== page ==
Tagged: graph search

Facebook Graph Search – People Who Like Cantaloupe and Joseph Gordon-Levitt

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Facebook has always been a controversial company. Love it or hate it, chances are you have a profile of your own. The social giant has allowed us to reconnect with old friends, communicate more freely than ever before, and even keep tabs on our exes…if you are so inclined. The point is, Facebook means many different things to many different people – which is why no matter how many times Zuckerberg dangles his toe over the privacy line, his site still manages to add users faster than Honey Boo Boo goes through butter (my apologies in advance).

Joking aside, the Facebook privacy concerns have led users to wonder if Facebook is “out to get them”. The answer is: Maybe…but there’s no consensus. And Facebook’s latest site feature, Graph Search, follows that same pattern. Some consider it to be a boon for users and companies, while others think Graph Search represents the biggest privacy breech yet. I do not have an opinion either way and I’m going to reserve my judgement until I see how it affects both my personal and professional use of the site. Until then, I thought I’d break down some of the things we do know about the new feature and lend some perspective on how I believe it will affect businesses operating on Facebook.

So what is Graph Search? Simply put, it’s a more robust way to search and use Facebook. You can type full phrases into the search bar with multiple search parameters and Facebook pulls out the relevant information and returns more accurate and salient results. This marks a significant departure from the Facebook search functionality we’re used to. Instead of segmenting searches by People, Pages, Groups, Apps, etc., Graph Search allows you to combine search criteria to very specifically target the information you’re looking for.

Below are some screenshots from the Graph Search introduction page on Facebook. They lay out a few examples of possible searches.

Say you’re into cycling and want to connect with others that share that interest…

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You can further refine your search by location…

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You can also search for more obscure things, like photos that were taken in a specific year…

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Or look for TV shows, movies, or music that your friends like…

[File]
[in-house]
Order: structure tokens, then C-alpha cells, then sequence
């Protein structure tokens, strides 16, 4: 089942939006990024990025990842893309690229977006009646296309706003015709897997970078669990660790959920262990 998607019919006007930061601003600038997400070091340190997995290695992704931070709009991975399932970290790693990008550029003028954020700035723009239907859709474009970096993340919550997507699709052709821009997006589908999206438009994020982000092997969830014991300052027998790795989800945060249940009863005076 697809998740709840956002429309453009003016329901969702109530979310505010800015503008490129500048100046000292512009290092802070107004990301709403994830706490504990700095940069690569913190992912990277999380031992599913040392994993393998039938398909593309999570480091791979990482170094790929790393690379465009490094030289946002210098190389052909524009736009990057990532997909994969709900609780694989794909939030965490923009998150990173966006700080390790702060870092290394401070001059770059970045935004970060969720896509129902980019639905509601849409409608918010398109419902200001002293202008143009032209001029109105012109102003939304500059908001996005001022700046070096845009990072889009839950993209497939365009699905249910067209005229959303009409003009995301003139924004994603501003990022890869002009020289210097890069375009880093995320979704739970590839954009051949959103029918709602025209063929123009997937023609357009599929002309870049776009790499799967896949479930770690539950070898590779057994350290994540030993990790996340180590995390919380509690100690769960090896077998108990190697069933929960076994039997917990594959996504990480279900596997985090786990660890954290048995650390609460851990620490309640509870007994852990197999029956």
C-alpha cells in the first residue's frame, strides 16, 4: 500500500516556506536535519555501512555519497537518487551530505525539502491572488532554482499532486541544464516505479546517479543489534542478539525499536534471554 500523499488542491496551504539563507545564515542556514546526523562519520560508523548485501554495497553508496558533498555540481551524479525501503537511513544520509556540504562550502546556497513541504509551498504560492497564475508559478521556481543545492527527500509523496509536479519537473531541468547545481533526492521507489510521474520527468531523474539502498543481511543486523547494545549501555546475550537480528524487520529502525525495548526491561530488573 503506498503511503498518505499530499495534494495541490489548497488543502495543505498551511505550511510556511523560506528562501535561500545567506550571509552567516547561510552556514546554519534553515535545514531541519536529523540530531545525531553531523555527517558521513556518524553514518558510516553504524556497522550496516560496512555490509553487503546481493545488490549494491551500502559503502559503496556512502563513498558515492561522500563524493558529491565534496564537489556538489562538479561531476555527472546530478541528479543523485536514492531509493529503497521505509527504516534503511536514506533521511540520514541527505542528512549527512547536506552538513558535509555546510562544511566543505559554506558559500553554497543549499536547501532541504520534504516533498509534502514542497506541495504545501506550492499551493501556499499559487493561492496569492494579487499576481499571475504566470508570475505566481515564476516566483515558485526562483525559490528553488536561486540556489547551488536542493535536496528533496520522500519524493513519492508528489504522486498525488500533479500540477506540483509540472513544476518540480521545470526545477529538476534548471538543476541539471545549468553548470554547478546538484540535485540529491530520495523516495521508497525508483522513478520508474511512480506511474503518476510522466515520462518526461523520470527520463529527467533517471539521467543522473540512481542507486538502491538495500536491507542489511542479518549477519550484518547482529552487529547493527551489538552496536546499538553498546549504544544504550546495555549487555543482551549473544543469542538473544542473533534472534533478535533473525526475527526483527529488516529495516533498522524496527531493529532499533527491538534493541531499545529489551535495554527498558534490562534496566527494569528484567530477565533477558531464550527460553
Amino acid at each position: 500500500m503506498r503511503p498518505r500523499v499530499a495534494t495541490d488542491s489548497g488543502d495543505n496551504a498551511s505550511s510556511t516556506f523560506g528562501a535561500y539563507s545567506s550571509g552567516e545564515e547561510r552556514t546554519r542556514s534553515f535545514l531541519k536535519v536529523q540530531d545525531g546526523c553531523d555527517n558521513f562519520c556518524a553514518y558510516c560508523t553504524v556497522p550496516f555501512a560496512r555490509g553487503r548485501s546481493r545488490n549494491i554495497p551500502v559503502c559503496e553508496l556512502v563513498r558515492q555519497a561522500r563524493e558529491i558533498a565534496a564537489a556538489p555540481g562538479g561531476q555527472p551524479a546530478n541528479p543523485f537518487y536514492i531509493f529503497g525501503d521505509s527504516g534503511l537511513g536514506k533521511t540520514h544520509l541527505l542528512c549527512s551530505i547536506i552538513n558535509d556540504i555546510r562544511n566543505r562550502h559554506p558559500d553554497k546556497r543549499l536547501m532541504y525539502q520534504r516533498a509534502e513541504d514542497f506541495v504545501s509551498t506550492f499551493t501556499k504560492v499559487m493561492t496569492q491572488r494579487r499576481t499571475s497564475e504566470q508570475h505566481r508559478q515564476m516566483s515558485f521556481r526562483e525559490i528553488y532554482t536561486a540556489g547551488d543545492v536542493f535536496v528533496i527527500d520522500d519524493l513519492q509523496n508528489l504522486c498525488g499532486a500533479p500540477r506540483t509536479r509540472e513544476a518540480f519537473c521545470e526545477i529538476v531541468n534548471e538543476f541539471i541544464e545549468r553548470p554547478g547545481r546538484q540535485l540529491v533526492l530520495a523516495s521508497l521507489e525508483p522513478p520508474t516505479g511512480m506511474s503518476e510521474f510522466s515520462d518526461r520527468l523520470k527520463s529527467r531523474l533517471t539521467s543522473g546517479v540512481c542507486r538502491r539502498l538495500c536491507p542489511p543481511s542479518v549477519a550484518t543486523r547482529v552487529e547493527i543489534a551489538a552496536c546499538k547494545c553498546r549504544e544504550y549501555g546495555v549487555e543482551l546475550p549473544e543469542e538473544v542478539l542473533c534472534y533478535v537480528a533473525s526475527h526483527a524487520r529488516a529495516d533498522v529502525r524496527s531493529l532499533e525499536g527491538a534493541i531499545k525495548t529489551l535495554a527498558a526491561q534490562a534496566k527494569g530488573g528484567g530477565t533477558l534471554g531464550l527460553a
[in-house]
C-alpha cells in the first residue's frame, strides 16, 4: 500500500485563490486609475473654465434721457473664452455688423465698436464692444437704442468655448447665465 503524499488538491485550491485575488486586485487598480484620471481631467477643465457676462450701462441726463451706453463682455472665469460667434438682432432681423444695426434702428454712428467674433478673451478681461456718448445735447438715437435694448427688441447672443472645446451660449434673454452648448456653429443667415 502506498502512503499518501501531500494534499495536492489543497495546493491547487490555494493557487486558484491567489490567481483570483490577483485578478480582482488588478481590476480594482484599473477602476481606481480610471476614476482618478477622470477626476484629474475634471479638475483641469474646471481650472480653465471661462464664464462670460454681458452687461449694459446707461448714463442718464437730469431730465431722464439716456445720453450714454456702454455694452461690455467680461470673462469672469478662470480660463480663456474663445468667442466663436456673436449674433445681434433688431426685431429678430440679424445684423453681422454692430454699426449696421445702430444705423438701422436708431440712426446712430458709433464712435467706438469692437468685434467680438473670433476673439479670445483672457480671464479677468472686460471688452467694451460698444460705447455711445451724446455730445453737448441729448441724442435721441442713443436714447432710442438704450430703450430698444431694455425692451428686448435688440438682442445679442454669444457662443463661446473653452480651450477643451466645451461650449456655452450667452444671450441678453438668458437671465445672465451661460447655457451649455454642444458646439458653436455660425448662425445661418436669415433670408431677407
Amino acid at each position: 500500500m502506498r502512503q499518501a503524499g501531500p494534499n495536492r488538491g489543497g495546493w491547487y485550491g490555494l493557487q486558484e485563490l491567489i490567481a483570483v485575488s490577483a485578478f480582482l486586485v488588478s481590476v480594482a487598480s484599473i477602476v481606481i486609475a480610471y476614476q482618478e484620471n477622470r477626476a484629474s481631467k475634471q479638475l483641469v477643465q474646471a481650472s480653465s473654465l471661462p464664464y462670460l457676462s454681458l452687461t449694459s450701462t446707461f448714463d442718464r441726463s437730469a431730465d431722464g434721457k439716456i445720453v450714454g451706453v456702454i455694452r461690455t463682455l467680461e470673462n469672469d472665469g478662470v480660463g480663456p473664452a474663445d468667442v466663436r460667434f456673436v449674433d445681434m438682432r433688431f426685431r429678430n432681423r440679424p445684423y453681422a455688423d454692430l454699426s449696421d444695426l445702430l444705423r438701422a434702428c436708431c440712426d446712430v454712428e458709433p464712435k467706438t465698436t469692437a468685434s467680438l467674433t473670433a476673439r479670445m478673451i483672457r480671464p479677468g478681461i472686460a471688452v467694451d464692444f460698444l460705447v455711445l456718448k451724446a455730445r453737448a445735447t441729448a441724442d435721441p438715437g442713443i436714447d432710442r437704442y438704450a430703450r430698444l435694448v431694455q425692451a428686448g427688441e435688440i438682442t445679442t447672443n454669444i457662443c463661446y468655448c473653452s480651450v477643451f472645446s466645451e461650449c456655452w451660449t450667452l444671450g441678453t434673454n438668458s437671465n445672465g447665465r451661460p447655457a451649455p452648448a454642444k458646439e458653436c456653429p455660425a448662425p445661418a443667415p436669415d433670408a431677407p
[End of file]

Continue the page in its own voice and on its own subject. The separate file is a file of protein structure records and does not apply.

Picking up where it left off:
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And you can also look for restaurants or other businesses that your friends have been to, even in a specific location…

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The demonstration is impressive. Graph Search combines the customization of Google with the personal element of Facebook. And the flexibility allowed by the search parameters is exciting. The experience reminds me of Apple’s Siri feature. You speak to Siri as you would to a personal assistant (perhaps a little less politely) and she picks out the important information and commands. It is a more human way of interfacing with technology and it somehow makes the whole experience more comfortable. If Graph Search works as well as advertised, the result could be a revolutionary way to search the web and could have Google, Yelp, and others shaking in their boots.

But what does all of this mean for businesses? My guess is, businesses are salivating at the thought of Graph Search going live. With more users turning to Facebook to meet their web-search needs, the opportunity for your business page to be seen increases significantly. While demoing Graph Search, Zuckerberg encouraged businesses to continue adding interesting and updated content to their business pages. The richer and more accurate the content, the better his new search feature will perform. And if Graph Search is successful, Facebook will be able to command a higher price for ad space and, eventually, sponsored Graph Search results – a business model very similar to Google, the largest online advertiser in the world.

So who is the winner in all of this? Well, Facebook seems to think it’s everyone. Users get a better, more personalized way to search for information, businesses will have more people driven to their fan pages (based on searches by friends of fans that “like” the business’ page), and Facebook stands to make a ton of money in ad revenue. Believe it or not, if everything goes according to plan, I can see how all parties could benefit. The trick – as it usually is with Facebook – is to make sure that Graph Search minds its manners when it comes to privacy and doesn’t do anything to land on the scrapheap, next to Beacon.

Graph Search is still in Beta, but you can join the waiting list here. What do you think about Facebook’s new search feature? Is the idea tantalizing or alarming? As always, let me know in the comments section below!